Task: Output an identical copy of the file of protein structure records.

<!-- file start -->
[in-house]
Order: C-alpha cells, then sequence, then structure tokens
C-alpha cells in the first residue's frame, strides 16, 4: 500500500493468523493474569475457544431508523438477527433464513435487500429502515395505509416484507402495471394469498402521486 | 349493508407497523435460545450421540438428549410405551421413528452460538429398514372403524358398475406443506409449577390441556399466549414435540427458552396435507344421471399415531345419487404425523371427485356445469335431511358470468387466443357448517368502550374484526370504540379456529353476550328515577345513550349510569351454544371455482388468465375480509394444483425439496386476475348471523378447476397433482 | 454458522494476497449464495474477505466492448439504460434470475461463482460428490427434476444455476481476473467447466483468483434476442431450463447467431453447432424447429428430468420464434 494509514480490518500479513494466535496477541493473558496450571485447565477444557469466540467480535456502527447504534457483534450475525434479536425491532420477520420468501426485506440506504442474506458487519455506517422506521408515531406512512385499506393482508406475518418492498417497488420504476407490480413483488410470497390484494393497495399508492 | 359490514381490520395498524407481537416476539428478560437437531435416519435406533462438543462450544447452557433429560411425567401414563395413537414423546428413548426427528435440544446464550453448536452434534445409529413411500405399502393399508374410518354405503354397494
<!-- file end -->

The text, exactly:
[in-house]
Order: C-alpha cells, then sequence, then structure tokens
C-alpha cells in the first residue's frame, strides 16, 4: 500500500493468523493474569475457544431508523438477527433464513435487500429502515395505509416484507402495471394469498402521486 | 349493508407497523435460545450421540438428549410405551421413528452460538429398514372403524358398475406443506409449577390441556399466549414435540427458552396435507344421471399415531345419487404425523371427485356445469335431511358470468387466443357448517368502550374484526370504540379456529353476550328515577345513550349510569351454544371455482388468465375480509394444483425439496386476475348471523378447476397433482 | 454458522494476497449464495474477505466492448439504460434470475461463482460428490427434476444455476481476473467447466483468483434476442431450463447467431453447432424447429428430468420464434 494509514480490518500479513494466535496477541493473558496450571485447565477444557469466540467480535456502527447504534457483534450475525434479536425491532420477520420468501426485506440506504442474506458487519455506517422506521408515531406512512385499506393482508406475518418492498417497488420504476407490480413483488410470497390484494393497495399508492 | 359490514381490520395498524407481537416476539428478560437437531435416519435406533462438543462450544447452557433429560411425567401414563395413537414423546428413548426427528435440544446464550453448536452434534445409529413411500405399502393399508374410518354405503354397494